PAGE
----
Surprisingly, in a way the discrepancies help the episode. As they tour their fictional construction of 20th century Earth, Picard, Data, Crusher, and Whalen come off like condescending American tourists visiting a less affluent country and just tickled pink by its strangeness. Data and Whalen spout off dumb lines in silly accents. Picard can’t stop smiling and complimenting the holodeck characters as he’s grilled by an angry cop in an interrogation room. The holograms seem almost sad about how little Picard and co. take them seriously. So the fact that “The Big Goodbye” is clearly not a perfect homage to the hard-boiled genre kind of fits. The creators are giving the genre as little serious attention as the Enterprise crew, until of course Dr. Whalen is shot and everyone starts taking things very seriously. Also, the incongruity between the genres mirrors the challenges the Enterprise faces with the jaradans, who want Picard to deliver things perfectly, just like the holograms (and apparently just like this reviewer).

“The Big Goodbye” is perhaps the funniest episode of Star Trek: The Next Generation I’ve seen (at least, in terms of episodes that were intentionally funny). Picard’s beaming, childlike glee with the hard-boiled holograms is hilarious, and something I can’t remember being reproduced again in the series. Even a simple, predictable joke like Picard’s reaction to taking a drag from a cigarette is classic. The funniest moment is reserved for the end, when Picard finally escapes the holodeck and delivers the long anticipated greeting to the jaradans.

The jaradans are handled exceptionally well I thought, and with minimal treatment. You never see the jaradans, their ships, or their cities. You only hear the voice of one, who sounds a bit like Gozer from Ghostbusters. The director lets your imagination run wild in a way that is exceptionally refreshing for a show like TNG.

Perhaps it’s a minor thing, but I love the title. It’s a mash-up of the Raymond Chandler novel titles The Big Sleep and The Long Goodbye, and there’s a clever irony about it (since of course, the episode culminates not in a Big Goodbye but a Big Hello) that you don’t often see in the titles of TNG episodes.

"Elementary, Dear Data"
Season 2, Episode 3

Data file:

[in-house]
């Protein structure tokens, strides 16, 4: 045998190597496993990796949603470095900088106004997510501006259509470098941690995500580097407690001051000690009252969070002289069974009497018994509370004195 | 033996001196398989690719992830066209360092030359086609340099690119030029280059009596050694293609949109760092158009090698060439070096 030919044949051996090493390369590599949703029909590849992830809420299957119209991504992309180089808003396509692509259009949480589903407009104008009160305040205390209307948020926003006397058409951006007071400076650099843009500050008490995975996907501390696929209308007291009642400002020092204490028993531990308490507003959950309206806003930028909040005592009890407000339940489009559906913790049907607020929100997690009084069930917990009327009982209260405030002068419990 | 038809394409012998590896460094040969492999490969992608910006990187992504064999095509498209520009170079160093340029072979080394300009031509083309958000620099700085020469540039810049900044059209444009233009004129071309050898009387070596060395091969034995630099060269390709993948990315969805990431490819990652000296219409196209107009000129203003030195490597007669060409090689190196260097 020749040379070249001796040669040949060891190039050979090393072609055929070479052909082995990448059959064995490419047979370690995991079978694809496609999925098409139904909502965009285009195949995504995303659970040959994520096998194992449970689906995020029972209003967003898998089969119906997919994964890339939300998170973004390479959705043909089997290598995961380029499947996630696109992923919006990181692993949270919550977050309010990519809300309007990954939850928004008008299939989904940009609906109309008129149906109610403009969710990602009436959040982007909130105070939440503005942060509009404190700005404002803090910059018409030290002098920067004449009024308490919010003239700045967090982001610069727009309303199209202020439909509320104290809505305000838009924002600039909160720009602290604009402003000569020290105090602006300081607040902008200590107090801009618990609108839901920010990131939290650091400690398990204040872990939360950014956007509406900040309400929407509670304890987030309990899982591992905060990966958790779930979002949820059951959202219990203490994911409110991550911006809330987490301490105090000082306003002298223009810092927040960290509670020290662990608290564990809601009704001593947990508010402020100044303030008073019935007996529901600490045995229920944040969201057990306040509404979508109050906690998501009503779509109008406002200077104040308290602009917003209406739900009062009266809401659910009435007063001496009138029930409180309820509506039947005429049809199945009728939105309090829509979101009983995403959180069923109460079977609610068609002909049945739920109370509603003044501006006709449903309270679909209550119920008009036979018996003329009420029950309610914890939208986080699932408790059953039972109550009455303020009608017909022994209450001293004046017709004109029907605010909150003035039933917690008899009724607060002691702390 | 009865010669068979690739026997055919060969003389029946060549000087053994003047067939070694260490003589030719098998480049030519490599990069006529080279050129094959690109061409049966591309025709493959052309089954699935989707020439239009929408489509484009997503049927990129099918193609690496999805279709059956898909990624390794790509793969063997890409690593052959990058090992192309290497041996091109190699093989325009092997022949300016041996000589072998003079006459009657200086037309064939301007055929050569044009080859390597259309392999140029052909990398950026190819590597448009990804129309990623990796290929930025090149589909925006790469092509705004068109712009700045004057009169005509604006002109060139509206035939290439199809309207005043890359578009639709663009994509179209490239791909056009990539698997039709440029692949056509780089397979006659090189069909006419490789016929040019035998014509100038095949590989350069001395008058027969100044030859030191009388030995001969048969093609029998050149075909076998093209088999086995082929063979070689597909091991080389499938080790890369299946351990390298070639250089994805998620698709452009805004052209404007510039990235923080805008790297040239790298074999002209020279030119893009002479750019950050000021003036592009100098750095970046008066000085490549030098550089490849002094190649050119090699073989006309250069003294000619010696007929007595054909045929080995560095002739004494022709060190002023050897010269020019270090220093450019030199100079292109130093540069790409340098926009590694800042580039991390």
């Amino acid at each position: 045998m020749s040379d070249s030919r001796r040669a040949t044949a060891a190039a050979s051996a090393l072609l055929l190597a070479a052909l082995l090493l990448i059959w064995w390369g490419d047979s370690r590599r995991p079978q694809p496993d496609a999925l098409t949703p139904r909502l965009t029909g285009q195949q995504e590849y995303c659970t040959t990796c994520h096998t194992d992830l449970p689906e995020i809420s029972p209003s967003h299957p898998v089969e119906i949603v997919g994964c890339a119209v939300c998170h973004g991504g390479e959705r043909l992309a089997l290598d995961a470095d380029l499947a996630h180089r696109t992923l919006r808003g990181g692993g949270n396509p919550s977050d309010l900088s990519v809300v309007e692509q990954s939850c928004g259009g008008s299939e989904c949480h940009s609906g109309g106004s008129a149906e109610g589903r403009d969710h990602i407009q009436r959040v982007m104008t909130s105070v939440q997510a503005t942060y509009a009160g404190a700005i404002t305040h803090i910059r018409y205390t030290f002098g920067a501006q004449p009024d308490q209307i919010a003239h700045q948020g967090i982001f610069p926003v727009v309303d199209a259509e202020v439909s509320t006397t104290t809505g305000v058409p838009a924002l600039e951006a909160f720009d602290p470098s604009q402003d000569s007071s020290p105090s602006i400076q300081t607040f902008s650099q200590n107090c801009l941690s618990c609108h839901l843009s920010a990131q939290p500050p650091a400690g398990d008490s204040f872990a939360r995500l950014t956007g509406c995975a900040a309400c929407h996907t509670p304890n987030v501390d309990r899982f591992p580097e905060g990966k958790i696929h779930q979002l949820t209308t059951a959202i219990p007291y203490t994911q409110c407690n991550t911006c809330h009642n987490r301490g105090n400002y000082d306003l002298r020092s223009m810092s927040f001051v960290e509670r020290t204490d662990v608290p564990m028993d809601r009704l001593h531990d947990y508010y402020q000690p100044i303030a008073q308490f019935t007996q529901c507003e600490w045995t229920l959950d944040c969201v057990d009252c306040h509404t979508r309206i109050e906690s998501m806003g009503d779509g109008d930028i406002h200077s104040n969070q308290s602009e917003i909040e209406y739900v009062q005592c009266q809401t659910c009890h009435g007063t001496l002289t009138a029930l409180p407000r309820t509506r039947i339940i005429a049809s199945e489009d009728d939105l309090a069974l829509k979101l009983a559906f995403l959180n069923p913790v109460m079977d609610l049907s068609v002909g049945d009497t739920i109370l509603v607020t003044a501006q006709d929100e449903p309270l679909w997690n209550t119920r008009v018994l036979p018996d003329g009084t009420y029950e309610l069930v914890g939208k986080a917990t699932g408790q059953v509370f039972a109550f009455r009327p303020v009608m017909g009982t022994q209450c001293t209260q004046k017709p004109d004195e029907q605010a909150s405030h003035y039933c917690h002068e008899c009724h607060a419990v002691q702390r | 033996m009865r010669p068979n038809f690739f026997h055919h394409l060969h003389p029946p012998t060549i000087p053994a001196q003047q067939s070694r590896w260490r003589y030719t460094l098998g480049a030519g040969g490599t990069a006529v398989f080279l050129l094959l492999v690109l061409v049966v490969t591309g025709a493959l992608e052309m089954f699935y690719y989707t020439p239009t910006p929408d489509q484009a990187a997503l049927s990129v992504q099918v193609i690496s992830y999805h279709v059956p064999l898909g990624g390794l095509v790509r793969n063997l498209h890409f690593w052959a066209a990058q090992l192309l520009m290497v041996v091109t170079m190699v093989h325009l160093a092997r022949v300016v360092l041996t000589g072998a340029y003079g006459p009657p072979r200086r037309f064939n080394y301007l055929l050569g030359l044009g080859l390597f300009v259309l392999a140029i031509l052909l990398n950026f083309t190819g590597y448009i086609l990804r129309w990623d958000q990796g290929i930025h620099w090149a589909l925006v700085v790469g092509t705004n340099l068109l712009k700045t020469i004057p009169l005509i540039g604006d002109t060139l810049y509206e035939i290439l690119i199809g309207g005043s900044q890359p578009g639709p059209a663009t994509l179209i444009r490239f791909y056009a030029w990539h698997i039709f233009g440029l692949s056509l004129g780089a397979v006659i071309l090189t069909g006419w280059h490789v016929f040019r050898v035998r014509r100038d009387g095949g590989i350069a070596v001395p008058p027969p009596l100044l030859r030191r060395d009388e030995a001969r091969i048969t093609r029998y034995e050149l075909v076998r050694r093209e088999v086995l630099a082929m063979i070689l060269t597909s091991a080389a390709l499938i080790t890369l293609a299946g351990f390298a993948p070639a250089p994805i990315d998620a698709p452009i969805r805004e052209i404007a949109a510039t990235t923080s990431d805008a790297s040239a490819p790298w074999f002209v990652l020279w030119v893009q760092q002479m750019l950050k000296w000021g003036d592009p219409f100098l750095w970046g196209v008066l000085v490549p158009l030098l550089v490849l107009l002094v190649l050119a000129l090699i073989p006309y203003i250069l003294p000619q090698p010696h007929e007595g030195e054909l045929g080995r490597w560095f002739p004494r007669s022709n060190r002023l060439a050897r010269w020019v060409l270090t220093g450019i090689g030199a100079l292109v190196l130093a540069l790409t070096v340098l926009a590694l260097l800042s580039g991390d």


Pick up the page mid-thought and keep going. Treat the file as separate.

Directed by Rob Bowman

The next episode on Alan's list is another holodeck-gone-wrong episode, but this time set in a fictional 19th century. With some time to spare, Data and Geordi La Forge decide to have some fun on the holodeck immersed in a Sherlock Holmes novel, with Data playing Holmes and Geordi as his partner Watson. Geordi is quickly fed up when he realizes Data has no intention of going through the entire story. With an encyclopedic knowledge of the Holmes mysteries, Data simply solves the case as soon as it begins. The annoying fill-in for Dr. Crusher, Dr. Pulaski, overhears Geordi trying to explain the problem to Data and assures Geordi it’s no use: Data’s just a toaster oven who knows cold facts but can’t solve an original mystery. Data takes this as a challenge and all three enter the holodeck, this time asking the computer to create an original Holmes mystery. The mystery is simply an amalgam of Holmes stories, however, and Pulaski calls BS (actually she just stands there and says “Fraud! Fraud!” in a really annoying way – I don’t like her). Wanting to settle the challenge once and for all, Geordi instructs the computer to create an adversary capable of defeating Data, and hence lays the foundation for this particular holodeck-gone-wrong. The computer decides the only way to create such an antagonist is to imbue Professor Moriarty – Holmes’s nemesis – with sentience and the understanding that he is a hologram. Moriarty learns as much as he can about the vessel he’s on, and is determined to be let out of Enterprise’s life-sized video game.

"Elementary, Dear Data" is an interesting episode and I have mixed impressions about it. If you remember what I wrote about "The Big Goodbye," then you probably already realize in regards to winning me over, "Elementary, Dear Data" has a lot working against it right off the bat. It’s a holodeck episode and it’s a genre-crossing episode.

Still, once Moriarty kidnaps Pulaski and Data and Geordi realize they have a genuine, challenging mystery to solve, their sense of adventure is infectious. They throw themselves into it, though eventually it disappointed me. I got the sense that what I was in for was a full episode of Data and Geordi working on a Holmes mystery and that their success or failure would determine not only the fate of Pulaski, but the ship.